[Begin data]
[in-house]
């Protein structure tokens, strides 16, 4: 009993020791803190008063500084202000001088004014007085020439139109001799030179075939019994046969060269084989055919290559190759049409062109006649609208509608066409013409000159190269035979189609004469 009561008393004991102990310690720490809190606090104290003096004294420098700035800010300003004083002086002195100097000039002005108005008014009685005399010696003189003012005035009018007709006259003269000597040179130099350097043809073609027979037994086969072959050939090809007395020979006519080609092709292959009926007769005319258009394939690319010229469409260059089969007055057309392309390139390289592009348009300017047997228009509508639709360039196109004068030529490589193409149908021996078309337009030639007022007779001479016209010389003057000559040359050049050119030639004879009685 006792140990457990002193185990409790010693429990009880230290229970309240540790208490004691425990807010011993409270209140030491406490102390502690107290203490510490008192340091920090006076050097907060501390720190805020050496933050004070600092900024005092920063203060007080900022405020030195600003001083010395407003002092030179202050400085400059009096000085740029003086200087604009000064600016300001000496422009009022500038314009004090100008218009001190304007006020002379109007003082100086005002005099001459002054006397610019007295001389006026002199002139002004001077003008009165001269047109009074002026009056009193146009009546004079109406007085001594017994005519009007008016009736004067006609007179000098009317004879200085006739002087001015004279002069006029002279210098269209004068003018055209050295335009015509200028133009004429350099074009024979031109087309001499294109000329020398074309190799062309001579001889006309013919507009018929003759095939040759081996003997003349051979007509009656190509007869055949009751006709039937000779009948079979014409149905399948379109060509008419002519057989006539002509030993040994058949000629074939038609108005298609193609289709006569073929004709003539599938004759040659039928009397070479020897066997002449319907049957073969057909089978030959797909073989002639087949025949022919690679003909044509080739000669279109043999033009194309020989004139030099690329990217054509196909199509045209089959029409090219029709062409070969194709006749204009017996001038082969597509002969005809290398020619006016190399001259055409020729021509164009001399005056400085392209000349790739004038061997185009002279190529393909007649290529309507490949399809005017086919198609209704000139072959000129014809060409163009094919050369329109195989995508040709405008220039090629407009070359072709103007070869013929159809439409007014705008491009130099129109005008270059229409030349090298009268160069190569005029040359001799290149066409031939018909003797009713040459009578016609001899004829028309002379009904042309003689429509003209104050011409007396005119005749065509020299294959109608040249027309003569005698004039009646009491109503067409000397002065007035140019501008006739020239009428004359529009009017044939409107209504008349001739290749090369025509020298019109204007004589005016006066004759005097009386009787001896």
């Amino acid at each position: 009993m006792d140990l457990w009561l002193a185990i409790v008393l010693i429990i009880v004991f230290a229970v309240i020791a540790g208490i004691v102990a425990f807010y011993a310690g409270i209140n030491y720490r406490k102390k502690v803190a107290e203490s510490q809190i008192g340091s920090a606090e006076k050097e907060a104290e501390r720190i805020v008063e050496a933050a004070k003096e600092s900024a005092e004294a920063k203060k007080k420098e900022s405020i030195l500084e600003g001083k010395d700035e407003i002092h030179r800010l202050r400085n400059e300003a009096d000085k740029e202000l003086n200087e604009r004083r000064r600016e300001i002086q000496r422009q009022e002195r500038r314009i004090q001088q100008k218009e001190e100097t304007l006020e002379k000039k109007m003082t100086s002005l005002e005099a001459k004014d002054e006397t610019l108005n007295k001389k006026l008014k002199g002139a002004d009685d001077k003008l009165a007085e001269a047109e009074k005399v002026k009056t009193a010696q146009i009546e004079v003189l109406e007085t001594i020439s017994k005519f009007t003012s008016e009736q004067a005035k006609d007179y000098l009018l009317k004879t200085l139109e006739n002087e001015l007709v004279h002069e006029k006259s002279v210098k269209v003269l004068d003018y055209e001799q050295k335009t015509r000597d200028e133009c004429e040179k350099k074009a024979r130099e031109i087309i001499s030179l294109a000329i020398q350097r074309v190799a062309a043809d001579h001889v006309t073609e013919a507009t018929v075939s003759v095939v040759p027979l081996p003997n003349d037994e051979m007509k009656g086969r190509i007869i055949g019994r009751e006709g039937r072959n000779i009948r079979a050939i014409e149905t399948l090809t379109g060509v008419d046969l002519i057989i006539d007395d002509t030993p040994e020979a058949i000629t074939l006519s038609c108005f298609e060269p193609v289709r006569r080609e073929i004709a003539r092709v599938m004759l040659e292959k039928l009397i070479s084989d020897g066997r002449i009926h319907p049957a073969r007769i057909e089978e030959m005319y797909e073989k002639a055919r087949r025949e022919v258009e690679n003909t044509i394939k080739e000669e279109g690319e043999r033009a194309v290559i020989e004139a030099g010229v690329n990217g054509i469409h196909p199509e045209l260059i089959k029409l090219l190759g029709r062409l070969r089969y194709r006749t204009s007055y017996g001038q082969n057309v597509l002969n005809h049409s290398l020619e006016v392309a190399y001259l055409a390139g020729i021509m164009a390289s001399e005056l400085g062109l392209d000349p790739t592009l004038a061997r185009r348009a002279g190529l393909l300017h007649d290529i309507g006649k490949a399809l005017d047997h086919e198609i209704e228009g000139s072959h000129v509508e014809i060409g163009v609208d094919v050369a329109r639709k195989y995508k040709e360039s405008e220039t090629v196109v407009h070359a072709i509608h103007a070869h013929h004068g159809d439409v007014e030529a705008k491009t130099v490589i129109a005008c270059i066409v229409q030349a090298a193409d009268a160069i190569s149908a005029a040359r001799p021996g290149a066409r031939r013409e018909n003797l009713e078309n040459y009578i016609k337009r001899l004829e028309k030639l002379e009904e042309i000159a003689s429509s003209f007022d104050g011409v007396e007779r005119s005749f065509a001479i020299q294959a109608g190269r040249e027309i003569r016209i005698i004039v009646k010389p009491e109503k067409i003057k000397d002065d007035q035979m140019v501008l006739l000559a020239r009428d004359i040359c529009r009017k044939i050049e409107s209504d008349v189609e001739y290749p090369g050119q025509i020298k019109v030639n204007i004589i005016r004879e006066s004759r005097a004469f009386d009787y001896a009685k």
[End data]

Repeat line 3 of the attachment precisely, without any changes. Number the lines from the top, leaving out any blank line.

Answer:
């Amino acid at each position: 009993m006792d140990l457990w009561l002193a185990i409790v008393l010693i429990i009880v004991f230290a229970v309240i020791a540790g208490i004691v102990a425990f807010y011993a310690g409270i209140n030491y720490r406490k102390k502690v803190a107290e203490s510490q809190i008192g340091s920090a606090e006076k050097e907060a104290e501390r720190i805020v008063e050496a933050a004070k003096e600092s900024a005092e004294a920063k203060k007080k420098e900022s405020i030195l500084e600003g001083k010395d700035e407003i002092h030179r800010l202050r400085n400059e300003a009096d000085k740029e202000l003086n200087e604009r004083r000064r600016e300001i002086q000496r422009q009022e002195r500038r314009i004090q001088q100008k218009e001190e100097t304007l006020e002379k000039k109007m003082t100086s002005l005002e005099a001459k004014d002054e006397t610019l108005n007295k001389k006026l008014k002199g002139a002004d009685d001077k003008l009165a007085e001269a047109e009074k005399v002026k009056t009193a010696q146009i009546e004079v003189l109406e007085t001594i020439s017994k005519f009007t003012s008016e009736q004067a005035k006609d007179y000098l009018l009317k004879t200085l139109e006739n002087e001015l007709v004279h002069e006029k006259s002279v210098k269209v003269l004068d003018y055209e001799q050295k335009t015509r000597d200028e133009c004429e040179k350099k074009a024979r130099e031109i087309i001499s030179l294109a000329i020398q350097r074309v190799a062309a043809d001579h001889v006309t073609e013919a507009t018929v075939s003759v095939v040759p027979l081996p003997n003349d037994e051979m007509k009656g086969r190509i007869i055949g019994r009751e006709g039937r072959n000779i009948r079979a050939i014409e149905t399948l090809t379109g060509v008419d046969l002519i057989i006539d007395d002509t030993p040994e020979a058949i000629t074939l006519s038609c108005f298609e060269p193609v289709r006569r080609e073929i004709a003539r092709v599938m004759l040659e292959k039928l009397i070479s084989d020897g066997r002449i009926h319907p049957a073969r007769i057909e089978e030959m005319y797909e073989k002639a055919r087949r025949e022919v258009e690679n003909t044509i394939k080739e000669e279109g690319e043999r033009a194309v290559i020989e004139a030099g010229v690329n990217g054509i469409h196909p199509e045209l260059i089959k029409l090219l190759g029709r062409l070969r089969y194709r006749t204009s007055y017996g001038q082969n057309v597509l002969n005809h049409s290398l020619e006016v392309a190399y001259l055409a390139g020729i021509m164009a390289s001399e005056l400085g062109l392209d000349p790739t592009l004038a061997r185009r348009a002279g190529l393909l300017h007649d290529i309507g006649k490949a399809l005017d047997h086919e198609i209704e228009g000139s072959h000129v509508e014809i060409g163009v609208d094919v050369a329109r639709k195989y995508k040709e360039s405008e220039t090629v196109v407009h070359a072709i509608h103007a070869h013929h004068g159809d439409v007014e030529a705008k491009t130099v490589i129109a005008c270059i066409v229409q030349a090298a193409d009268a160069i190569s149908a005029a040359r001799p021996g290149a066409r031939r013409e018909n003797l009713e078309n040459y009578i016609k337009r001899l004829e028309k030639l002379e009904e042309i000159a003689s429509s003209f007022d104050g011409v007396e007779r005119s005749f065509a001479i020299q294959a109608g190269r040249e027309i003569r016209i005698i004039v009646k010389p009491e109503k067409i003057k000397d002065d007035q035979m140019v501008l006739l000559a020239r009428d004359i040359c529009r009017k044939i050049e409107s209504d008349v189609e001739y290749p090369g050119q025509i020298k019109v030639n204007i004589i005016r004879e006066s004759r005097a004469f009386d009787y001896a009685k």